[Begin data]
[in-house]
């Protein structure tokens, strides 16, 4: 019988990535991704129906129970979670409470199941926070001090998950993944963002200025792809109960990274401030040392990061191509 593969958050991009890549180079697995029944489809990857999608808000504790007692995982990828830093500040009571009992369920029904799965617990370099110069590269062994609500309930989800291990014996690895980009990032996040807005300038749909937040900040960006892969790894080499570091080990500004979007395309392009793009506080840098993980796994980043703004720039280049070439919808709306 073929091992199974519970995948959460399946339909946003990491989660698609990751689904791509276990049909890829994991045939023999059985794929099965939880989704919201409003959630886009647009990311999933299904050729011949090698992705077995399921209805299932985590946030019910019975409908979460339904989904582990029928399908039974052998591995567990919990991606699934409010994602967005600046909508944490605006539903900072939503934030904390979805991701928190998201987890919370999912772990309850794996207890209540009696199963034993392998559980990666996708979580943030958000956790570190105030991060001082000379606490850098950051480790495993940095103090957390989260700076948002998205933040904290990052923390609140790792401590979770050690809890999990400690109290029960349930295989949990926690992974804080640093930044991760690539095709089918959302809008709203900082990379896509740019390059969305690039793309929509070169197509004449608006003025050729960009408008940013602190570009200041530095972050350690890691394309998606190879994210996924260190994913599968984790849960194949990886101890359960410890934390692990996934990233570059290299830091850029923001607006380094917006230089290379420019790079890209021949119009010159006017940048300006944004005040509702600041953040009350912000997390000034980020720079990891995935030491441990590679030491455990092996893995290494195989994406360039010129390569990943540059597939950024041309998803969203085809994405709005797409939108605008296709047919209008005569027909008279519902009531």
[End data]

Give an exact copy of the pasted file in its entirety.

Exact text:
[in-house]
């Protein structure tokens, strides 16, 4: 019988990535991704129906129970979670409470199941926070001090998950993944963002200025792809109960990274401030040392990061191509 593969958050991009890549180079697995029944489809990857999608808000504790007692995982990828830093500040009571009992369920029904799965617990370099110069590269062994609500309930989800291990014996690895980009990032996040807005300038749909937040900040960006892969790894080499570091080990500004979007395309392009793009506080840098993980796994980043703004720039280049070439919808709306 073929091992199974519970995948959460399946339909946003990491989660698609990751689904791509276990049909890829994991045939023999059985794929099965939880989704919201409003959630886009647009990311999933299904050729011949090698992705077995399921209805299932985590946030019910019975409908979460339904989904582990029928399908039974052998591995567990919990991606699934409010994602967005600046909508944490605006539903900072939503934030904390979805991701928190998201987890919370999912772990309850794996207890209540009696199963034993392998559980990666996708979580943030958000956790570190105030991060001082000379606490850098950051480790495993940095103090957390989260700076948002998205933040904290990052923390609140790792401590979770050690809890999990400690109290029960349930295989949990926690992974804080640093930044991760690539095709089918959302809008709203900082990379896509740019390059969305690039793309929509070169197509004449608006003025050729960009408008940013602190570009200041530095972050350690890691394309998606190879994210996924260190994913599968984790849960194949990886101890359960410890934390692990996934990233570059290299830091850029923001607006380094917006230089290379420019790079890209021949119009010159006017940048300006944004005040509702600041953040009350912000997390000034980020720079990891995935030491441990590679030491455990092996893995290494195989994406360039010129390569990943540059597939950024041309998803969203085809994405709005797409939108605008296709047919209008005569027909008279519902009531």